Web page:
Electronic Voting Machines: the Common Enemy in India's Elections?

A coalition of seventy-three former civil officers have written an open letter to address the electronic voting machine (EVM) deficiencies, specifically with the usage of verifiable voter paper audit trail (VVPAT) aspect of the process. VVPATs serve as a physical record of all of the votes processed in an election. This letter has signatures from high ranking officials, including former national security advisor Shivshankar Menon, former foreign secretary Nirupama Menon Rao, and former IAS officer Aruna Roy.

The former officials have stated that a parallel VVPAT tally of the electronic voting machine results are necessary to guarantee the election’s legitimacy, as “‘it is common knowledge that EVMs are ‘black boxes’ in which it is impossible for voters to verify whether their votes have been recorded and counted correctly’.” The effectiveness of EVMs has been questioned after every election, as the losing party claims that “manipulated EVMs” are the cause of the results. There will be over 1 million polling stations across the country and over 2 million electronic voting machines for this election.

While this is the most recent development in the EVM discussion, there was also a petition filed on March 14th by 23 opposition parties that asked for the verification of at least 50% EVMs using VVPAT in every Assembly faction or constituency. The opposition coalition stated that they represent 70% to 75% of the country’s population electorally, and the petition was submitted under Telegu Desam Party leader N. Chandrababu Naidu, Nationalist Congress Party leader Sharad Pawar, and Indian National Congress K.C. Venugopal, among others. The Indian Supreme Court, led by Chief Justice of India Ranjan Gogoi, ordered the Election Commission to respond to this petition with an officer to appear for a hearing on March 25th.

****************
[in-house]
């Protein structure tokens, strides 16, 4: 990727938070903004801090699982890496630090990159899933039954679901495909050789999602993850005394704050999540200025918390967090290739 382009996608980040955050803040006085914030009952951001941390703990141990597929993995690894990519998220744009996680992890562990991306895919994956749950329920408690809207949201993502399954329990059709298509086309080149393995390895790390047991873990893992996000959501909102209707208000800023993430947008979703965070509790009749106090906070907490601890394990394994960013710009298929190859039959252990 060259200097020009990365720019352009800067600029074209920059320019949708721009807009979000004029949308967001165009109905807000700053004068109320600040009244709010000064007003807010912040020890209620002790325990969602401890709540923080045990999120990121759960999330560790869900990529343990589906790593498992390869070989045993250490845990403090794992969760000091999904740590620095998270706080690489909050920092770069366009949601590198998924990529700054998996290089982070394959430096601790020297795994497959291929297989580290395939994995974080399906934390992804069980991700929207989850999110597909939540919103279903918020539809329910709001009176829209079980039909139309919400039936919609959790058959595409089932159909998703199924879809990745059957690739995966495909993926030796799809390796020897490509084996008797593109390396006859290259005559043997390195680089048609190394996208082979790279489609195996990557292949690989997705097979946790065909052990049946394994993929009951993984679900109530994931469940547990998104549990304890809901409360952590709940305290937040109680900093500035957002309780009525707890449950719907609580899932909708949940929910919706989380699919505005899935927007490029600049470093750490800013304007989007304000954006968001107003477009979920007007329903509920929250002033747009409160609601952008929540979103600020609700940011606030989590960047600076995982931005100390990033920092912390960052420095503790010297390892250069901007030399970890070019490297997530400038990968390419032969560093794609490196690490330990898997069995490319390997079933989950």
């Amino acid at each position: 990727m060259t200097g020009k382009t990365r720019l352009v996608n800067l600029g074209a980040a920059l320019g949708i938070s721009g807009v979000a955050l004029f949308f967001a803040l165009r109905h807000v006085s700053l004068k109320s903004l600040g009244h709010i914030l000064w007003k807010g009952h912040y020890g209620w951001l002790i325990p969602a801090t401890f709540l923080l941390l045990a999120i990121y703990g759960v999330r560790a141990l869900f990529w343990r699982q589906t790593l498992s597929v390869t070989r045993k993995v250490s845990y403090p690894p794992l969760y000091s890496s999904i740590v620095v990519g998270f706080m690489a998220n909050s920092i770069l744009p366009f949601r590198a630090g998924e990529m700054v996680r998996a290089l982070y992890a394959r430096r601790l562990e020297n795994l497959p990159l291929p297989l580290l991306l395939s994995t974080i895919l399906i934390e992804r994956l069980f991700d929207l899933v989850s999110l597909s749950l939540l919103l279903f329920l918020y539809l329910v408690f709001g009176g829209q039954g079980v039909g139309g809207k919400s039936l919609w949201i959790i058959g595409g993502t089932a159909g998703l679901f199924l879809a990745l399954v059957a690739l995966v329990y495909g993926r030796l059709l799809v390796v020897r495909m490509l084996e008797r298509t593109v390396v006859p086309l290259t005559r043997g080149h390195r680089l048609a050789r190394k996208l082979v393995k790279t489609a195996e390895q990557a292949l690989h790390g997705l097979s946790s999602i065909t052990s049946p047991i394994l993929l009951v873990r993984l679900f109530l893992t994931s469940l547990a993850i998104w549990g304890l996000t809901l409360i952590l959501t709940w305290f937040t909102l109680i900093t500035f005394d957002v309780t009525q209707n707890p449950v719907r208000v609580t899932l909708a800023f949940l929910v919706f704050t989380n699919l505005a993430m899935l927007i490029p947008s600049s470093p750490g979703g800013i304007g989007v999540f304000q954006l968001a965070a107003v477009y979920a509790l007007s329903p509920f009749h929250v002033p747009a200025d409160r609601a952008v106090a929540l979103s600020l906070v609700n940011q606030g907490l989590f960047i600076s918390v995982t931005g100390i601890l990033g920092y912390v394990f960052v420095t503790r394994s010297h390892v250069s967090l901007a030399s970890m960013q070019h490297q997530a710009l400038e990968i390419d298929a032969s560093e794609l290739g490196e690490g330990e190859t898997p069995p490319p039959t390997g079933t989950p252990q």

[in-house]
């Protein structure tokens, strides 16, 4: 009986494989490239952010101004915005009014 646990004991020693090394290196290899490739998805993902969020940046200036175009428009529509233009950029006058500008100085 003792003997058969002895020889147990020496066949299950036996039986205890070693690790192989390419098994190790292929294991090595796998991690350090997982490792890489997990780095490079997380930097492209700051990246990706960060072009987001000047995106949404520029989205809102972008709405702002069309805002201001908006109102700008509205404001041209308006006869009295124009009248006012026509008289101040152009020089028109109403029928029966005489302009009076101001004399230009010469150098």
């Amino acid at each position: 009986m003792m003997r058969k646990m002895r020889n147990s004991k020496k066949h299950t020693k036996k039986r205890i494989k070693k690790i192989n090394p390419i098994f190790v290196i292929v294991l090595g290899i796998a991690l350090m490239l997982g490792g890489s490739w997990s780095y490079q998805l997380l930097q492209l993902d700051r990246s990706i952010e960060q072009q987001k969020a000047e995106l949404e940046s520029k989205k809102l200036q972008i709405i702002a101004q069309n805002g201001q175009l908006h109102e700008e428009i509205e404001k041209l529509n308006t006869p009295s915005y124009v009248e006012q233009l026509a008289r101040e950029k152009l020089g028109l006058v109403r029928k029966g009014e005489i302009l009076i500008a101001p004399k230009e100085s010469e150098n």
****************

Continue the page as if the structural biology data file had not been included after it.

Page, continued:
This petition stated that as fair elections are outlined in the Indian Constitution, the proper steps need to be taken to ensure that this aspect was being protected. It also addressed the outcome of the Dr. Subramaniam Swamy case in 2013, which “held that the paper trail for EVM has been held to be an indispensable requirement of free and fair elections, thereby making VVPAT inherent in and intrinsic to the very basic structure.” The petition stated that the Election Commission was not abiding with the Constitution because of the VVPAT’s inefficiency and their reluctance to address it.

The Election Commission of India (ECI) responded to this petition in Supreme Court, and opposed its stance that 50% of EVM votes should be cross checked with VVPATs before election results are determined. The ECI had previously decided that they would check one randomly selected booth of a constituency, a stark contrast to the petition is asking for. According to the petitioners, the ECI’s decision would only consider 0.44% of polled votes.

 On April 1st, the Supreme Court gave the petitioning opposition parties until April 8th to respond to the Election Commission’s recent affidavit. It states that increasing random verification with VVPAT to 50% would delay the results by six days. The Hindu reported, “Observing that the current confidence level in EVM-VVPAT accuracy was 99.9936%, the ECI said any increase in the sample size of verification of VVPAT slips would only lead to a “very negligible gain in the confidence level”. The ECI further stated that there is no statistical basis to increasing the number of random verifications, and there have been zero mistakes in the sample verifications thus far. This publicized scrutiny over the legitimacy of the electronic voting machines has sparked a significant amount of hesitation for voters, and has caused doubt over the legitimacy of the upcoming elections.